The White House maintained that President Biden's "Build Back Better" agenda, which passed the House of Representatives Friday morning and is headed to the Senate, will not add to the deficit — despite the nonpartisan Congressional Budget Office score stating the contrary.
The CBO estimated Thursday that Biden’s social spending bill will add $367 billion to the federal deficit over the next 10 years, without counting potential revenue from an IRS tax enforcement crackdown that White House officials claim will cover the remaining cost.
White House press secretary Jen Psaki on Friday said that many experts on both sides of the aisle have said that the "IRS enforcement is not something that there's a lot of experience in the CBO scoring."
"They still scored it, but is undervalued by the assessment of many economists and experts, including people who have been critical of us in the past, who estimate, including former Treasury secretaries of both parties, who estimate there will be savings significantly higher than what is estimated currently," Psaki said.
"So our assessment and the assessment by many economists out there is that there will be savings over 10 years will actually reduce the deficit," Psaki added.
Psaki went on to say that the White House "can confirm … that there are significant savings that will come from this."
Psaki praised the "overall work of the CBO."
"I would point to the fact that there isn't a great deal of history or experience in scoring IRS enforcement," she said again. "That's something that economists across the board have noted. That's something that a leaders on the Hill, Democrats and Republicans have been briefed on for several months now. And that's why it wasn't really a surprise to them and why the vote in part moved forward."
"CBO estimates that enacting this legislation would result in a net increase in the deficit totaling $367 billion over the 2022-2031 period, not counting any additional revenue that may be generated by additional funding for tax enforcement," the CBO said in a release.
The CBO score raises doubts about the Biden administration’s claim that the $1.75 trillion in spending outlined in a framework agreement for the "Build Back Better Act" is fully covered by offsets included in the bill.
Treasury Department and White House officials say enhanced IRS tax enforcement will generate $400 billion in new tax revenue, while the CBO estimates it would generate net revenue of about $127 billion after expenses.
Treasury Secretary Janet Yellen reiterated the department’s stance on IRS tax revenue after the CBO analysis was published, citing the budget agency’s scores and a separate analysis by the Joint Committee on Taxation. The JCT’s score found the bill was unlikely to add to the deficit, though it did not take the IRS measures into account.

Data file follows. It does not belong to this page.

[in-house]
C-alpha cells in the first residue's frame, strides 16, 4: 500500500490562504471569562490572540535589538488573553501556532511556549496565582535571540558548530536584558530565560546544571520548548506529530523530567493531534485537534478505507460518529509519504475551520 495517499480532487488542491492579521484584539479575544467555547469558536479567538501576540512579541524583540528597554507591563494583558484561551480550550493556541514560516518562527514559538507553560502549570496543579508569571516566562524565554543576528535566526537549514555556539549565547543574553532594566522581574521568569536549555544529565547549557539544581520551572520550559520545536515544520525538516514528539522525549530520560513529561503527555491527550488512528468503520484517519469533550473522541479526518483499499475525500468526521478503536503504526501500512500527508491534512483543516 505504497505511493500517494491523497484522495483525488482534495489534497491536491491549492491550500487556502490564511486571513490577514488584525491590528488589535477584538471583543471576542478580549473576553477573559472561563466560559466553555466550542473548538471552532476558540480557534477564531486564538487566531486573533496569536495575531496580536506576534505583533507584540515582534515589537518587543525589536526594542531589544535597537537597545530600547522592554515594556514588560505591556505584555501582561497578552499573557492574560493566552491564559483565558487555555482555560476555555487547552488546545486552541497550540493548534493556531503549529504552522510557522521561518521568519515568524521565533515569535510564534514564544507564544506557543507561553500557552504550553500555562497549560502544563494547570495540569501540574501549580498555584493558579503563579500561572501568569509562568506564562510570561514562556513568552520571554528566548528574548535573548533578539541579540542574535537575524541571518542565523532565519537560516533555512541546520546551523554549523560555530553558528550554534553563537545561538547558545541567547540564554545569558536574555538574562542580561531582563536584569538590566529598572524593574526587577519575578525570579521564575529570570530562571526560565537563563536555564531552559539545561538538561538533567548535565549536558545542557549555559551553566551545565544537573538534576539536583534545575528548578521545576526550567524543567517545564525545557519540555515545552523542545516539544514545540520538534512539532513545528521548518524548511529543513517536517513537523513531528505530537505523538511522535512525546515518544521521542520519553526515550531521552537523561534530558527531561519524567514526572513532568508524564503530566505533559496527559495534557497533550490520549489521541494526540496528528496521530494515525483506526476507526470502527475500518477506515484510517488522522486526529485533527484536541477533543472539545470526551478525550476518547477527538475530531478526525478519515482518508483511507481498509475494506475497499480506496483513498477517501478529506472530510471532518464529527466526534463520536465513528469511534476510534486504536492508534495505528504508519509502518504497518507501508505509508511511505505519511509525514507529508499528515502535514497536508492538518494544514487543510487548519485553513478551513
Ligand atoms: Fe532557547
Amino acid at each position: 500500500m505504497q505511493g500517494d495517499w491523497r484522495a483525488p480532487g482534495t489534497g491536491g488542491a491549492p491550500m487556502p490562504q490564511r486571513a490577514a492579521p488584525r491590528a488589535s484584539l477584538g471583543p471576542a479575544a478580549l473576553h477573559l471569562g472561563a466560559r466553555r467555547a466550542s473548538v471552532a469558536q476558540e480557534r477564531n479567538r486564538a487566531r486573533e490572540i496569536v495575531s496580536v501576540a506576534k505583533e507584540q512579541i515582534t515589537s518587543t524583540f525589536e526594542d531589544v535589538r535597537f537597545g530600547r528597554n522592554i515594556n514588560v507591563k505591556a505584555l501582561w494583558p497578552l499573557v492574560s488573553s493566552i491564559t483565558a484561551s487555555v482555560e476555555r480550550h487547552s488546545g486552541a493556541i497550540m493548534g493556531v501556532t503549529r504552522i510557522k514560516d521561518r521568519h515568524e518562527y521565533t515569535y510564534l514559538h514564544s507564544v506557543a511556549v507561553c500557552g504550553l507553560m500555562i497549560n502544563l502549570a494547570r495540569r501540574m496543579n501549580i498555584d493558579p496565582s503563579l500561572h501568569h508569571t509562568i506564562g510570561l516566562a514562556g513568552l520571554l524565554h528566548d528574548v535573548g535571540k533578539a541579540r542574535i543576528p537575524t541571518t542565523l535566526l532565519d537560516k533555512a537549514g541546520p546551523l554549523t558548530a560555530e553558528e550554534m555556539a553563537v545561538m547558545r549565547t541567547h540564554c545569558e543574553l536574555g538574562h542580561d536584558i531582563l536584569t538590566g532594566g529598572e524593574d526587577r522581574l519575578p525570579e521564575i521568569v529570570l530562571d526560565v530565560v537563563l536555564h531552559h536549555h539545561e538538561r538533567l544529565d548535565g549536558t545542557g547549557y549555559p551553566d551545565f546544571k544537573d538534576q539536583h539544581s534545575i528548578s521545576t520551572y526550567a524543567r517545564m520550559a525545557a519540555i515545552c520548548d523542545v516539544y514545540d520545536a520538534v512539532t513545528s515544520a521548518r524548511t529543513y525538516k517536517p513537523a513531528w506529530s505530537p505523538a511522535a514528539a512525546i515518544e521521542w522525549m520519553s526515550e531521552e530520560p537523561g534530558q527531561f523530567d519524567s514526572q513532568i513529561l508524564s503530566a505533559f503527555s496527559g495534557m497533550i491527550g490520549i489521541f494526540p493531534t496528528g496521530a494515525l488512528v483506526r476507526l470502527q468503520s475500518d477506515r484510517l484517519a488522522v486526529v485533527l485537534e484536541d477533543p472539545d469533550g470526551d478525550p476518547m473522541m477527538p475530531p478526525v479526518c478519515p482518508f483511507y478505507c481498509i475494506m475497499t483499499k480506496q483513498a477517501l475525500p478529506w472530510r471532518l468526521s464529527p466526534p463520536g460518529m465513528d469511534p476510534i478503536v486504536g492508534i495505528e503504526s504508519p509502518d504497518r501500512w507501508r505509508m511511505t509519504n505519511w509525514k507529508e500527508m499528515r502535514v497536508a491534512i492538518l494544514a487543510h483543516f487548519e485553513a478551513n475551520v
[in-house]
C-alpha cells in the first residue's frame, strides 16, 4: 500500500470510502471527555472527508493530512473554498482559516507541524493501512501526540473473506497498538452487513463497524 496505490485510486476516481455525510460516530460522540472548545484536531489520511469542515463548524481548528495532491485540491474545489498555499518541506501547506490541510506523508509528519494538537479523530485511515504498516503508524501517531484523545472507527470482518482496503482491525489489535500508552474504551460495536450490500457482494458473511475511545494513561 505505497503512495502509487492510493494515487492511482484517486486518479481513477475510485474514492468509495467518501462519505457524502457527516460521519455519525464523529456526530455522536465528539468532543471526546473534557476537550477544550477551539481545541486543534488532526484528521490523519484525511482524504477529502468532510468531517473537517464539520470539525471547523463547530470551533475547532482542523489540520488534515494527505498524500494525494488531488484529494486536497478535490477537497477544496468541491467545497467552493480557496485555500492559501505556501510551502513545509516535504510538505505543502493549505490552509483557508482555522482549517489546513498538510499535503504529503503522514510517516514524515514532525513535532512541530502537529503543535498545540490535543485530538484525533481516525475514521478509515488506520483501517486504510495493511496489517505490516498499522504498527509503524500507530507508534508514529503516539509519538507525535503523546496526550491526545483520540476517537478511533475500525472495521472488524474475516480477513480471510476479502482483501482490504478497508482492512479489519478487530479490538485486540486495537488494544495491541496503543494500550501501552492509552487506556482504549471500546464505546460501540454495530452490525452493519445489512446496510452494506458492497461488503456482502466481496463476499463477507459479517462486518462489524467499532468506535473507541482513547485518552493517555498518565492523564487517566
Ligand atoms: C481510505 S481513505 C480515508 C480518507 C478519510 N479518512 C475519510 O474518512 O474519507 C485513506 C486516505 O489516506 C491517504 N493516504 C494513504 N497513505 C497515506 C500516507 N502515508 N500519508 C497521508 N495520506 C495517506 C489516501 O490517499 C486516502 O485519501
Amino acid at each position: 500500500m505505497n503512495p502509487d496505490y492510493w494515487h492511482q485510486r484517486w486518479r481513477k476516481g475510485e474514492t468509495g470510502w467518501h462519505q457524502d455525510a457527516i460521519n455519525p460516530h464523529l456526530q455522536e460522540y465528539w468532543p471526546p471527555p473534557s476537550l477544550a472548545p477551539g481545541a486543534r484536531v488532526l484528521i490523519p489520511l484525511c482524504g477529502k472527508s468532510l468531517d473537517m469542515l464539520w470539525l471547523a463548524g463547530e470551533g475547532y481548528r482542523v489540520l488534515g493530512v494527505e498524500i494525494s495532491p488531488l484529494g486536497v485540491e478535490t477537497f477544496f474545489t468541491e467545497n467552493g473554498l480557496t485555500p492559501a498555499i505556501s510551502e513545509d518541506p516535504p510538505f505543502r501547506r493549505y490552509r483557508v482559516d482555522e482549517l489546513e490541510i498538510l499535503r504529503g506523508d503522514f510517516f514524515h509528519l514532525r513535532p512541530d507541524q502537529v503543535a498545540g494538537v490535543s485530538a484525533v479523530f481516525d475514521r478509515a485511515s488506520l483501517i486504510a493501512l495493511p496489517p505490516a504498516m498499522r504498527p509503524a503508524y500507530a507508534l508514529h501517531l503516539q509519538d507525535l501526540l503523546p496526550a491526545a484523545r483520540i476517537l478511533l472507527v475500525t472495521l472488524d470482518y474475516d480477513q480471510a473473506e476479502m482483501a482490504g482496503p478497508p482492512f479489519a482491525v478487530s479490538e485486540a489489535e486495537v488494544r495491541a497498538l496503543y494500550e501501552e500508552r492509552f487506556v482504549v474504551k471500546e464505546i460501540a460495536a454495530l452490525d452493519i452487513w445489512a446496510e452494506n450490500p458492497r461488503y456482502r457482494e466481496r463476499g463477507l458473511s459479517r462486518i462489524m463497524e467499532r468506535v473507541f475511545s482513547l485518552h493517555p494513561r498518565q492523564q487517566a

"The combination of CBO & JCT’s scores over the last week and Treasury analysis make it clear that Build Back Better is fully paid for, and in fact will reduce our nation’s debt over time through $2 trillion+ in revenue raisers and other savings," Yellen said.
The White House began pushing back on the CBO’s findings on the "Build Back Better Act" even before the final cost estimate was released. Earlier this week, CBO Director Phillip Swagel reiterated the agency's stance that enhanced IRS enforcement would raise about $120 billion through 2031, well short of the White House’s $400 billion target.
The president's $1.85 trillion package passed the House Friday morning, despite opposition from Republicans and lingering questions about the White House’s claim that the cost of its policies will be fully covered.
The vote was 220-213 with Rep. Jared Golden, D-Maine, the only Democrat breaking with his party to oppose the bill.
House Speaker Nancy Pelosi, D-Calif, aimed to vote on the bill Thursday night but House Minority Leader Kevin McCarthy, R-Calif., delivered a marathon, scathing floor speech, that lasted more than eight-and-a-half hours and forced the vote to Friday. He said Democrats are "out of touch" with ordinary Americans as he railed against the bill.
"From bank surveillance to bailouts, this bill takes the problems President Biden and Democrats have already created and makes them much, much worse," McCarthy said.
McCarthy's speech was the longest floor speech in House of Representatives history, surpassing a speech Pelosi gave in 2018.
Biden, Friday morning, touted the passage of Democrats' massive reconciliation spending bill as a "giant step" forward for his agenda, and said he hopes the Senate will pass the bill "soon" as well.
"Today, the United States House of Representatives passed the Build Back Better Act to take another giant step forward in carrying out my economic plan to create jobs, reduce costs, make our country more competitive, and give working people and the middle class a fighting chance," Biden said.
The president also maintained that the bill won't add to the deficit – conflicting what the CBO said – and added that it won't increase inflation.
"It reduces the deficit over the long-term. It’s fully paid for by making sure that the wealthiest Americans and biggest corporations begin to pay their fair share in federal taxes," Biden said. "It keeps my commitment that no one earning less than $400,000 a year will pay a penny more in federal taxes."
He added: "Leading economists and independent experts on Wall Street have confirmed that it will not add to inflationary pressures. Instead, it will boost the capacity of our economy and reduce costs for millions of families."
Biden closed by saying he hopes the bill passes the Senate "soon... so I can sign it into law."
Fox Business' Thomas Barrabi and The Associated Press contributed to this report.